Art Nouveau-esqe typeface sample

azazel622's picture


Letterforms from a book. I've found something similar with Eulalie. But it lacks the softness of the original. Eulalie feels more perfect and harsh on the serifs.
http://www.myfonts.com/fonts/nicksfonts/eulalie-nf/regular/

Comments

Ryuk's picture

Close to Hendershot but I know nothing about its legitimacy...

fvilanakis's picture

Some similarity also with ITC Photoplay

donshottype's picture

It seems that this is based on lettering by Walter A. Heberling in his 1922 book _Basic Lettering_.
Lets try and sort it out.
Nick Curtis says that Eulalie (2009) is based on the work of master penman Walter Heberling. The similar font ITC Photoplay (2001) is also by Nick Curtis. According to
http://home.kpn.nl/savoogt1963/FontSources.htm
Eulalie is a Walter A. Heberling design in _Basic Lettering (1922)_, and ITC Photoplay is a Samuel Welo design in _Studio Handbook (1927)_.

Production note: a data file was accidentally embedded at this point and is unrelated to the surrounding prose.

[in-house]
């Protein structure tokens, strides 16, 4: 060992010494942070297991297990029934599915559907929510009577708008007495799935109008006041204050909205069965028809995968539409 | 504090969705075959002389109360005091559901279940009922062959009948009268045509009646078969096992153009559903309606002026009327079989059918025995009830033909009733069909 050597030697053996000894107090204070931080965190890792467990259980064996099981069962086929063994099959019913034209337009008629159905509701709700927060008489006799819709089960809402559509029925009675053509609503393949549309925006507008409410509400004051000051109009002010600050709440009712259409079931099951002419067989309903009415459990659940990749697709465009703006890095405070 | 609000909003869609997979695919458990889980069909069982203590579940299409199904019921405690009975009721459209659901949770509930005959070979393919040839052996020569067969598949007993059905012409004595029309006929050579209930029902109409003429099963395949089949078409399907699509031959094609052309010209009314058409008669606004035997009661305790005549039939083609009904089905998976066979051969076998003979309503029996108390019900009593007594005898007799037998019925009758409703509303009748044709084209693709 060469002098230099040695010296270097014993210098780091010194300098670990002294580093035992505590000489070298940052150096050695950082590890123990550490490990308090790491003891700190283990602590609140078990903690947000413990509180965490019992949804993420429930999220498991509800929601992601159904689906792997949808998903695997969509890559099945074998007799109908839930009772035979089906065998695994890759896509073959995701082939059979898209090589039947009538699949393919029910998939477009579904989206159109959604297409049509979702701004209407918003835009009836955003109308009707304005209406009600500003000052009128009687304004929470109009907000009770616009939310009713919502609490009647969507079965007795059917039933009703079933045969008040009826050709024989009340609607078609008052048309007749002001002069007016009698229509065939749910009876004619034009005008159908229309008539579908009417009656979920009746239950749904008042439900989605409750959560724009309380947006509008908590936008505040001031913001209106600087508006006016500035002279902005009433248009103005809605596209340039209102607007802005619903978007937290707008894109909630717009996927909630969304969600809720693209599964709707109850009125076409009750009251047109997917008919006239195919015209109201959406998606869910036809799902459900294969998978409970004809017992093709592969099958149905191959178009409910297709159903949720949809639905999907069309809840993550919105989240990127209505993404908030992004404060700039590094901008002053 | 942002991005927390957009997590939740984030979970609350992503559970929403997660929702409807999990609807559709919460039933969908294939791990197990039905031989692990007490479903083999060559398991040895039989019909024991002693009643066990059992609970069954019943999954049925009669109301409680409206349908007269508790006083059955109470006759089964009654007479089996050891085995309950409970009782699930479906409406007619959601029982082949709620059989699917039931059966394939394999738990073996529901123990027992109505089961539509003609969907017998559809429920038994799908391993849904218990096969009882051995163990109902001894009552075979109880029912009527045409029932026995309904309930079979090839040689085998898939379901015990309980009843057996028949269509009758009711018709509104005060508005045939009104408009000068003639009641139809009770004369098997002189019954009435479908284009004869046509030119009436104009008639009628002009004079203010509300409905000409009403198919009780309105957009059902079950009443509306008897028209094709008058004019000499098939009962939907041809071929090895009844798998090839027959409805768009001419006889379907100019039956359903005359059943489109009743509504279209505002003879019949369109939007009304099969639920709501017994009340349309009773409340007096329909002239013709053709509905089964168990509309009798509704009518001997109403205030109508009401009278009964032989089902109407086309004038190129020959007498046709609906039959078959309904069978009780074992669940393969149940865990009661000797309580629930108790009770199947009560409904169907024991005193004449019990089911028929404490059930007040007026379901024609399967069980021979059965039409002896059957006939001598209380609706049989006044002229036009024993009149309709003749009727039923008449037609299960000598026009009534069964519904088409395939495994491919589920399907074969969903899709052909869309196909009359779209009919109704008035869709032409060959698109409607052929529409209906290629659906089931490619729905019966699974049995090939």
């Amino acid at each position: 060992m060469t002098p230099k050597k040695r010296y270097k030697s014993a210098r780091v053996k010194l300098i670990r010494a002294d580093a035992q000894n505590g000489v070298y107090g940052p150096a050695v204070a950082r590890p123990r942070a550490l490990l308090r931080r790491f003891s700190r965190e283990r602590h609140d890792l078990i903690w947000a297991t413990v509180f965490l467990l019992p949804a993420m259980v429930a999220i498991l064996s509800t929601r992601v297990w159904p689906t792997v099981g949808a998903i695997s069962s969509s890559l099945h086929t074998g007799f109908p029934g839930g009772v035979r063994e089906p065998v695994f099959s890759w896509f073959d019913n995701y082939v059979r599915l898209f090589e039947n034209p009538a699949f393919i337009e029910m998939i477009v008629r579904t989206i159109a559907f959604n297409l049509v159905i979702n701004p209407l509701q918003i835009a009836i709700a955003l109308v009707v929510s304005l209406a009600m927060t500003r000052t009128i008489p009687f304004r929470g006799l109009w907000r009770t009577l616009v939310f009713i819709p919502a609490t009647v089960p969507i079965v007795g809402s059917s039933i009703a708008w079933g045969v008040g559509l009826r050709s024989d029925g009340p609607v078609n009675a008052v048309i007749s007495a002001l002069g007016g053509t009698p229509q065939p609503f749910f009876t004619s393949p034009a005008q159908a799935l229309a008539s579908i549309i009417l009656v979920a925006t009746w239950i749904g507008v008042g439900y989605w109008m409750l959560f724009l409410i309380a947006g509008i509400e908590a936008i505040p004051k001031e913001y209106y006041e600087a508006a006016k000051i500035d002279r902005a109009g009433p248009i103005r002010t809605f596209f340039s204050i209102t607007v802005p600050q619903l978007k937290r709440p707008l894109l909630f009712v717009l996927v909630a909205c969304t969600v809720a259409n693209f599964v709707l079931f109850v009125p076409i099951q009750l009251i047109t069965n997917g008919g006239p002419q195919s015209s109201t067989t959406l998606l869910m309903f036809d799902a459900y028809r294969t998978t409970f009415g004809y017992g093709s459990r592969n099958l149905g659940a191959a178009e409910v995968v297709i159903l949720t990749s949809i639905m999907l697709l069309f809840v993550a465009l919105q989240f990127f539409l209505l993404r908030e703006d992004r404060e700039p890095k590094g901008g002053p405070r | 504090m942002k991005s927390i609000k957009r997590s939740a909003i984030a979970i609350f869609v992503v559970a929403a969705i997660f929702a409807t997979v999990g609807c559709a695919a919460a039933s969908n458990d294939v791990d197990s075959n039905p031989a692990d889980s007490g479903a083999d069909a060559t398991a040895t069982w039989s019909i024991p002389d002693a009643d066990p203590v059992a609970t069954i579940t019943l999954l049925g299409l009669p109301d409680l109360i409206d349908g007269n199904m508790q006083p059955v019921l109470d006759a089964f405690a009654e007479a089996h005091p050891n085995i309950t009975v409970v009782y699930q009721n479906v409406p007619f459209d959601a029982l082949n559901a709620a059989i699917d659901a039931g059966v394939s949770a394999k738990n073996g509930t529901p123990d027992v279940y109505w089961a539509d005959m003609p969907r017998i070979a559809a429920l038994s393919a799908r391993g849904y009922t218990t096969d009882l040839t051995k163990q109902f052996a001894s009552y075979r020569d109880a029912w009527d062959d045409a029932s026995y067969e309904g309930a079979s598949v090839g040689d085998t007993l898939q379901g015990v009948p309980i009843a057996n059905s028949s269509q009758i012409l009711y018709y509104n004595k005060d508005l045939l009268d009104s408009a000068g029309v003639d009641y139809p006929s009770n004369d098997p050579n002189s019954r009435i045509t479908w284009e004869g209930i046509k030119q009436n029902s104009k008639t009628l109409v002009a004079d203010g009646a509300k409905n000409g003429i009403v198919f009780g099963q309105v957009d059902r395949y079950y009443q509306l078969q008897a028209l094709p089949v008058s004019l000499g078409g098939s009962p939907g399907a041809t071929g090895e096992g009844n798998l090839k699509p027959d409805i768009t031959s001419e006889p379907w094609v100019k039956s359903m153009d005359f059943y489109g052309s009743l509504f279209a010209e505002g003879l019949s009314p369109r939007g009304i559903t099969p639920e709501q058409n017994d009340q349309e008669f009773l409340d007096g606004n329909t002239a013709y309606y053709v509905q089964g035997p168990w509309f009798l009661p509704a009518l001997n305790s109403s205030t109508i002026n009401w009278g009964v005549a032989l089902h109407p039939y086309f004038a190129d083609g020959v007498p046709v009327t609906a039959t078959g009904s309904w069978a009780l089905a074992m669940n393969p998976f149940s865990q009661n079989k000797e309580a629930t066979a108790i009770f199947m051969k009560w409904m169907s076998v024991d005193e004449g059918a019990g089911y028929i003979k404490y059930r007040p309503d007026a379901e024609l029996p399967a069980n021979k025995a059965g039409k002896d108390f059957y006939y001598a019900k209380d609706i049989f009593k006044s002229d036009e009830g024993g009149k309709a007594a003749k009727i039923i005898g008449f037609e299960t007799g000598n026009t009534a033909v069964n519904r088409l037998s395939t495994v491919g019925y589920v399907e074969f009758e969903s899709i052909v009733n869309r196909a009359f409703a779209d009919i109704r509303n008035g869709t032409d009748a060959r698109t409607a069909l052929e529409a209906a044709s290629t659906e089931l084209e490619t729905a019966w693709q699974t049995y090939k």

Based on Nick's other fonts I suggest that he made the design more regular for his version of Heberling.
A for Hendershot, this seems to be an auto scan by Rev. Josh Wilhelm of a variation of the lettering used in your book. The variation is not surprising, given that the original was in a "how to" book for lettering.
If the objective is to reproduce this lettering you could:
* use EulalieNF, at the sacrifice of the very casual nature of the lettering;
* contact the author of Hendershot at http://lifewithouttaffy.com/
* check for other digital or photo type versions of the Heberling lettering;
* Purchase or borrow a copy of _Basic Lettering_ and make your own font. Book info Publisher: Wallbrunn, Kling & Co., Chicago, 1922. Illustrator: Heberling, W.A.
Don

azazel622's picture

Thanks again Don! A wealth of knowledge you are.

I think my best bet is to go with Photoplay as it is for a commercial project so everything would be legal and proper. Hendershot is nice but I would need to remove those pesky dots and I don't see any rights info.

donshottype's picture

You're welcome Nicolas.
I agree that most readers would not demand an exact match. Even though the fonts are based by lettering by two different artists, Heberling and Welo, their work has a similar circa 1920 flavor and your book should have a good period feel.
Don

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